A lot has changed for violinist Maureen Choi since the release of her 2015 Ida y Vuelta. It’s been six years since she moved to Madrid, and between teaching at Centro Superior Música Creativa and performing with her quartet, Choi has been absolutely steeped in Spanish culture. “I’ve always been so intrigued by Spain,” she explains. “Spain has contributed so much to culture, and living here I’m so in touch with it all—the richness of its history, the richness of its music.”
Now, Choi is ready to share all that she’s learned in Spain with her effervescent new album Theia (BarCo Records release: March 31, 2019). While Ida y Vuelta explored the rhythms and styles of the Spanish-speaking Caribbean, Choi’s new album turns toward her new, old-world home and revels in the sprawling and sundry roots of Spanish musical traditions.
Nowhere on the album can you hear this revelry more than in the album’s fifth track, “Dear Paco (Cepa Andaluza).” An homage to one of the greatest musicians in recent Spanish history, Paco de Lucia, “Dear Paco” is structured around a Flamenco rhythm called bulerias. The complex twelve-beat pattern is uniquely difficult to master. “It was a huge challenge to figure out this rhythm,” Choi confides. “I didn’t have another violinist to look to—nobody has done this sort of thing with the violin before. So I had to figure it out myself.”
This hints at part of what makes Theia so special. Throughout the album, Choi uses her violin in a distinctly untraditional way. Where “Dear Paco” evokes Flamenco guitar, the track “Bok Choi (Pajarillo)” draws inspiration from the Venezuelan joropo, usually played on the cuatro and Venezuelan harp. “I go straight to the roots,” Choi tells me, “to the folklore of what inspires me.”
In this way, Choi’s playing style on this album is a sonic reflection of who she is today: a Korean-American violinist with a deep love for the sounds and rhythms of Spain. This pairs well with how Choi herself views the album. “Theia is like an open diary for me,” she says. “A lot has happened between Ida y Vuelta and Theia, and these songs tell the stories of all the experiences that I’ve had in Spain.”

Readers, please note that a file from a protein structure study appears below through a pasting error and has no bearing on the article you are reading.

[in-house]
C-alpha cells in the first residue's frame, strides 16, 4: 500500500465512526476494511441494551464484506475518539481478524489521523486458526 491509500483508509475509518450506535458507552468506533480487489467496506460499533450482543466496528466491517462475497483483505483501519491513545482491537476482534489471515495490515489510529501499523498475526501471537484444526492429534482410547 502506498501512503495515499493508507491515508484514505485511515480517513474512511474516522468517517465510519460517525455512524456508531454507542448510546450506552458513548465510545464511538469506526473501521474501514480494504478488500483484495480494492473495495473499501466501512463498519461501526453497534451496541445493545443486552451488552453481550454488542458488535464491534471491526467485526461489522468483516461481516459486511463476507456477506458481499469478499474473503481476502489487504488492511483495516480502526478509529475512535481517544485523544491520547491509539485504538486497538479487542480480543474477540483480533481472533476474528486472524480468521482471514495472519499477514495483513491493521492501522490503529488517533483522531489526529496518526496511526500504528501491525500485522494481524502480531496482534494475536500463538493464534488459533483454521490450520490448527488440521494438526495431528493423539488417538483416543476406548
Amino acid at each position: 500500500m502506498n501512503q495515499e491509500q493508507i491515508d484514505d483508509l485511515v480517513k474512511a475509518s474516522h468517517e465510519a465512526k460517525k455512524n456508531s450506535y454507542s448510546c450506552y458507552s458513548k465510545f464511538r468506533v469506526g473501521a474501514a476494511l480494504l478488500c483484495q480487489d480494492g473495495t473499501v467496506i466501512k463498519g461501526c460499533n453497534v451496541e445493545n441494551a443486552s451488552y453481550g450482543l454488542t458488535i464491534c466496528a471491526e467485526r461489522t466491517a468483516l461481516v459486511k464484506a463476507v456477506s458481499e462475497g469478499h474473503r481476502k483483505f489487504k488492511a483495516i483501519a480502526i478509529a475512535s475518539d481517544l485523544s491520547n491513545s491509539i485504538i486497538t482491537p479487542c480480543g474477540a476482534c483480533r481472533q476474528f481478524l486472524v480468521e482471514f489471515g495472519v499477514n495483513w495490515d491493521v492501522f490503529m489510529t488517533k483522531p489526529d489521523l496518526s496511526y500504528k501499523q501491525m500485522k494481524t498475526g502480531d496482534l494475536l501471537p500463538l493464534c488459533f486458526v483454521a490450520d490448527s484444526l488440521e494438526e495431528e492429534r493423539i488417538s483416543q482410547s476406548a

It begins fittingly with “Phoenix Borealis”, a song of new beginnings and rebirth. Reinventing yourself is hardly ever an easy task, and “Phoenix Borealis” captures this perfectly. Beginning with a gentle and hopeful melody, the song quickly begins to spiral into all the chaos, turmoil, and fire that comes with change, featuring probably one of the most wild bass solos you’ll ever hear. In the end, the same hopeful melody reemerges, if only dazed slightly.
The following track, “Dance of the Fallen”, is a reflection on the life of Choi’s mother. Born in Korea, she was a soprano who worked as a vocal teacher before coming to the States. Like many immigrants, her life was a challenging one. “Her life was a dance between tragedy and doing the best for her daughters,” reflects Choi. “She was always knocked down, but she always got back up again.”
Very much like the pages of a diary, the songs of Theia are varied in tone, mood, and subject matter. “September, the First” is a delicate meditation on loss and human fragility. Others are rollicksome, even a little humorous.“Canto Salamanchino” gets its name from the 5⁄8 rhythm particular to the musical tradition of Salamanca, as well as a story of Choi’s Salamanquino pianist Daniel García Diego’s time in China.
When you listen to Theia, you’re hearing who Maureen Choi is and everywhere she’s been on her remarkable journey. There is the classical violin she was immersed in from an early age, and the jazz sounds she studied at Berklee. You can feel the Latin rhythms Choi first fell in love with on the dance floor, then explored more deeply on Ida y Vuelta. The Spanish guitar her father played when she was a child, along with all her favorite Spanish composers in the classical violin repertoire, laid the groundwork for her deep dive into the folkloric traditions of her new home in Spain.
Those life experiences nurtured not only Choi’s finely honed skills, on full display on Theia, but also a mature, confident self-expression that can only come from creating with her whole heart. “The elements that make up this album are all dimensions of my life, past and present,” Choi affirms. “I’m taking everything I love and everything I am and pouring it into my music.”
“I don’t listen to other violinists”. We just said this in the paragraph before. Maybe remove this and just say the last sentence? “I go straight to the roots, to the folklore of what inspires me.”
SOURCE: STORYAMP/ROCK PAPER SCISSORS